Designing and building a houseboat

Discussion in 'Boat Design' started by JohnMarc, Mar 13, 2018.

  1. JohnMarc
    Joined: Feb 2018
    Posts: 78
    Likes: 3, Points: 8
    Location: Knysna South Africa

    JohnMarc <--- My ultimate goal

    Thanks for this, I appreciate and understand the advice given seeking the expertise of a technician etc. but this is something I really want to do ..... understanding the process to me is as important as the end goal and have lots of time .....being self employed and semi retired....:rolleyes:
    The sea conditions you refer to.... It is a very quite lagoon with wind driven waves of no more than 100mm .... the wind can be a factor and the current is definitely a factor but generally not where the boat would be moored.
     
  2. JohnMarc
    Joined: Feb 2018
    Posts: 78
    Likes: 3, Points: 8
    Location: Knysna South Africa

    JohnMarc <--- My ultimate goal

  3. SamSam
    Joined: Feb 2005
    Posts: 3,818
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    Location: Coastal Georgia

    SamSam Senior Member

    I didn't say anything about technicians. I sort of wondered why you said no pontoons and then designed pontoons.
    A catamaranny/pontoony hull can be harder to steer than a monohull hull shape if only one engine is used.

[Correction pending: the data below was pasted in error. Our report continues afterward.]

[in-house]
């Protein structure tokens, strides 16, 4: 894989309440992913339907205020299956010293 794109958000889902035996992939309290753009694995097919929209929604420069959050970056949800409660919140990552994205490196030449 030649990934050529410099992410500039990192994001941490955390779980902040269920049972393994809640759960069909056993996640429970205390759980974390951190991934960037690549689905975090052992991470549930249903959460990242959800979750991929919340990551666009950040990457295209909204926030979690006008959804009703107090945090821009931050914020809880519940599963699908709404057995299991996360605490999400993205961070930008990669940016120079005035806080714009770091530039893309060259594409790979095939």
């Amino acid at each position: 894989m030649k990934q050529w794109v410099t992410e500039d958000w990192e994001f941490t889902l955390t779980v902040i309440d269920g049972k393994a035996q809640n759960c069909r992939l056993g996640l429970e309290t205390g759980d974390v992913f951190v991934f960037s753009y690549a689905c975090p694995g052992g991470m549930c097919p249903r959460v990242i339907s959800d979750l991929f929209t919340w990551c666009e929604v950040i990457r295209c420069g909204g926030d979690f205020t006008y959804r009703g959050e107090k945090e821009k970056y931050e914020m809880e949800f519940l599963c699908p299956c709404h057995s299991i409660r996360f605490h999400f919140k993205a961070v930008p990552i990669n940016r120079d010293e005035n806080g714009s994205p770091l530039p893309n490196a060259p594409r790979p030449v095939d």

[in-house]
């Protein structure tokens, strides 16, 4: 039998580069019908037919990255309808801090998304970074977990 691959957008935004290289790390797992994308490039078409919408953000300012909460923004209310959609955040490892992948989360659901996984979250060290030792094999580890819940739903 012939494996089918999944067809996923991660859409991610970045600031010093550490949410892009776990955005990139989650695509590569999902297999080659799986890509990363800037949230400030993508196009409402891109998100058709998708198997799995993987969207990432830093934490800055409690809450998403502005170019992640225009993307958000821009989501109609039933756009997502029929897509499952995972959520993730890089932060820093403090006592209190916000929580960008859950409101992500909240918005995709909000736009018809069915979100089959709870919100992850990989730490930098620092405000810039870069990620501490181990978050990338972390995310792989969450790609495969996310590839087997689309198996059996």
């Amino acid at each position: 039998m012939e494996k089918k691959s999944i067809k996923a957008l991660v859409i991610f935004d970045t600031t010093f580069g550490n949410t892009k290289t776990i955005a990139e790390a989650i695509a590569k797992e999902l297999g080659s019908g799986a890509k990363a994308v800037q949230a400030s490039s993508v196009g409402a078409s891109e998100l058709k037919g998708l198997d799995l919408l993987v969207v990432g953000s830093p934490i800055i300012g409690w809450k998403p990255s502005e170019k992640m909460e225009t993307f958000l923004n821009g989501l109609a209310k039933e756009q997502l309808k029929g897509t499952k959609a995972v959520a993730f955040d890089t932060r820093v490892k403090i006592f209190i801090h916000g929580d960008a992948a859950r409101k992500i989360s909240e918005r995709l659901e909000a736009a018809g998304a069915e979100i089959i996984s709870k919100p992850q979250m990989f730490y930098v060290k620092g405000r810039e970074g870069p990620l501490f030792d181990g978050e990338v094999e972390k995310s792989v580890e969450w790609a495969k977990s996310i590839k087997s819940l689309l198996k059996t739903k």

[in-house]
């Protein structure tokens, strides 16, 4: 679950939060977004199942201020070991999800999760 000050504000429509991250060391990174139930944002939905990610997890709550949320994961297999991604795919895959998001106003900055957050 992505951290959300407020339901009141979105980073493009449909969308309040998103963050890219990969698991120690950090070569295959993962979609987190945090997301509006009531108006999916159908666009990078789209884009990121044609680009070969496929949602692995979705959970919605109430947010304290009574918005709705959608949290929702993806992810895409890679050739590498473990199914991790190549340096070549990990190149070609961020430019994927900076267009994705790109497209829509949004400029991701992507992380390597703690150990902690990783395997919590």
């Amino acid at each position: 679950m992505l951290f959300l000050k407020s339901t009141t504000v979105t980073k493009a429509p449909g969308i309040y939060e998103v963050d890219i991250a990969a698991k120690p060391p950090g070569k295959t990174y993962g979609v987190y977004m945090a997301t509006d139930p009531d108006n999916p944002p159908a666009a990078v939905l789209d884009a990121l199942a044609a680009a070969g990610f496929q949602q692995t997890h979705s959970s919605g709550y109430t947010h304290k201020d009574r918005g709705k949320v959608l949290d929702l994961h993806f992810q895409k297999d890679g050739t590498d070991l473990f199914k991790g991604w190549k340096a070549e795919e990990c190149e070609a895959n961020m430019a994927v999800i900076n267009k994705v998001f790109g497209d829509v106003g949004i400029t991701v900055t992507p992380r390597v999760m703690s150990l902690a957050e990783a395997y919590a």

I had looked on google maps and saw you have pretty calm conditions and a fairly large tide. What sort of hulls do other houseboats there have?

    oops crosspost
     
  4. JohnMarc
    Joined: Feb 2018
    Posts: 78
    Likes: 3, Points: 8
    Location: Knysna South Africa

    JohnMarc <--- My ultimate goal

    Apologies the technician comment was referring to an earlier post not by yourself at all but I was so appreciative of your understanding, firstly of my ignorance and secondly of me wanting to do this journey without being told to send it to a "technician"
    Yes Knysna lagoon is special .... there are not many houseboats but those that are here an an eclectic mix of 45 gallon drum pontooned boats to classic flat bottomed canal boats. Half of which cannot get under the bridge so miss out on the entire experience of the lagoon. There is not enough of any one design to set a trend, many of the owners i have spoken to seem to have one way or another "inherited" the boat and would all love to have the opportunity to start from scratch.
    Yes I think the Mono Hull route is the way to go. back to the drawing board......:(
     
  5. JohnMarc
    Joined: Feb 2018
    Posts: 78
    Likes: 3, Points: 8
    Location: Knysna South Africa

    JohnMarc <--- My ultimate goal